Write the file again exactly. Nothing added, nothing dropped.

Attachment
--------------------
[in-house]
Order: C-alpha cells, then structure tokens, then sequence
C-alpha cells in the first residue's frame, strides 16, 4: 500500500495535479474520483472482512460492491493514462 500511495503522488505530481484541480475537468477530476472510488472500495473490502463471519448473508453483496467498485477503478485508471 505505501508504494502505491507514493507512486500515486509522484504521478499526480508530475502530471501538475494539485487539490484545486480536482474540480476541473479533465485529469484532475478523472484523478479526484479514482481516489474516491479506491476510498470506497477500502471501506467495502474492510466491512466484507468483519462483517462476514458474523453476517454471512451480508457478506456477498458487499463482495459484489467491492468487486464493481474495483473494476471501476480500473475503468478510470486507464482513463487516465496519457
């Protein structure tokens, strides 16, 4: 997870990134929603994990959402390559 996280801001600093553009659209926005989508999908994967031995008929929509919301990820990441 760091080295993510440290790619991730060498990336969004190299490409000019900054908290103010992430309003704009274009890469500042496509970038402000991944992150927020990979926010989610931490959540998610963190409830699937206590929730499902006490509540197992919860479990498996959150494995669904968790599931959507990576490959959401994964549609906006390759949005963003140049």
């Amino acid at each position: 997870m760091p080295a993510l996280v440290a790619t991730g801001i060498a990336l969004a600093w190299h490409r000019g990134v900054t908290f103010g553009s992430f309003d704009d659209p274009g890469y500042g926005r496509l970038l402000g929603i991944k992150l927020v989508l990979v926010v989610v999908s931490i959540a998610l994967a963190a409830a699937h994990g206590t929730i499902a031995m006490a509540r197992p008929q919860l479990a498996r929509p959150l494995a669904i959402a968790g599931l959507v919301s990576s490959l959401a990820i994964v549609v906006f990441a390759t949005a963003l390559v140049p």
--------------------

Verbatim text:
[in-house]
Order: C-alpha cells, then structure tokens, then sequence
C-alpha cells in the first residue's frame, strides 16, 4: 500500500495535479474520483472482512460492491493514462 500511495503522488505530481484541480475537468477530476472510488472500495473490502463471519448473508453483496467498485477503478485508471 505505501508504494502505491507514493507512486500515486509522484504521478499526480508530475502530471501538475494539485487539490484545486480536482474540480476541473479533465485529469484532475478523472484523478479526484479514482481516489474516491479506491476510498470506497477500502471501506467495502474492510466491512466484507468483519462483517462476514458474523453476517454471512451480508457478506456477498458487499463482495459484489467491492468487486464493481474495483473494476471501476480500473475503468478510470486507464482513463487516465496519457
């Protein structure tokens, strides 16, 4: 997870990134929603994990959402390559 996280801001600093553009659209926005989508999908994967031995008929929509919301990820990441 760091080295993510440290790619991730060498990336969004190299490409000019900054908290103010992430309003704009274009890469500042496509970038402000991944992150927020990979926010989610931490959540998610963190409830699937206590929730499902006490509540197992919860479990498996959150494995669904968790599931959507990576490959959401994964549609906006390759949005963003140049």
């Amino acid at each position: 997870m760091p080295a993510l996280v440290a790619t991730g801001i060498a990336l969004a600093w190299h490409r000019g990134v900054t908290f103010g553009s992430f309003d704009d659209p274009g890469y500042g926005r496509l970038l402000g929603i991944k992150l927020v989508l990979v926010v989610v999908s931490i959540a998610l994967a963190a409830a699937h994990g206590t929730i499902a031995m006490a509540r197992p008929q919860l479990a498996r929509p959150l494995a669904i959402a968790g599931l959507v919301s990576s490959l959401a990820i994964v549609v906006f990441a390759t949005a963003l390559v140049p």